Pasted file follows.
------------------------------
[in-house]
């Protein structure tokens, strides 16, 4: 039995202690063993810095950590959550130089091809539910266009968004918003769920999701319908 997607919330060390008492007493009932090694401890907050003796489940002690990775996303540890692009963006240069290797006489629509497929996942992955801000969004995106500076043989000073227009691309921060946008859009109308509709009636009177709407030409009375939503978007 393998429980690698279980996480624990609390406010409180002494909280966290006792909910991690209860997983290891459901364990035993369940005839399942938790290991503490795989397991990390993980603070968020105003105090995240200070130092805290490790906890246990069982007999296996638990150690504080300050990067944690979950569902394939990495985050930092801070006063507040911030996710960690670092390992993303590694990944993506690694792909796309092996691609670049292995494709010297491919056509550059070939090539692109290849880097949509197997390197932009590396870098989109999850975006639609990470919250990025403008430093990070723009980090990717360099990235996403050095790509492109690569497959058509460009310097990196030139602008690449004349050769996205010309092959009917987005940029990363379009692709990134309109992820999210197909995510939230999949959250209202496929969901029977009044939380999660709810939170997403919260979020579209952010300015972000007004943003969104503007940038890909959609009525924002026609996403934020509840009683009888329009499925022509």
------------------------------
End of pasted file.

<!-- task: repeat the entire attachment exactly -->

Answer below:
[in-house]
């Protein structure tokens, strides 16, 4: 039995202690063993810095950590959550130089091809539910266009968004918003769920999701319908 997607919330060390008492007493009932090694401890907050003796489940002690990775996303540890692009963006240069290797006489629509497929996942992955801000969004995106500076043989000073227009691309921060946008859009109308509709009636009177709407030409009375939503978007 393998429980690698279980996480624990609390406010409180002494909280966290006792909910991690209860997983290891459901364990035993369940005839399942938790290991503490795989397991990390993980603070968020105003105090995240200070130092805290490790906890246990069982007999296996638990150690504080300050990067944690979950569902394939990495985050930092801070006063507040911030996710960690670092390992993303590694990944993506690694792909796309092996691609670049292995494709010297491919056509550059070939090539692109290849880097949509197997390197932009590396870098989109999850975006639609990470919250990025403008430093990070723009980090990717360099990235996403050095790509492109690569497959058509460009310097990196030139602008690449004349050769996205010309092959009917987005940029990363379009692709990134309109992820999210197909995510939230999949959250209202496929969901029977009044939380999660709810939170997403919260979020579209952010300015972000007004943003969104503007940038890909959609009525924002026609996403934020509840009683009888329009499925022509």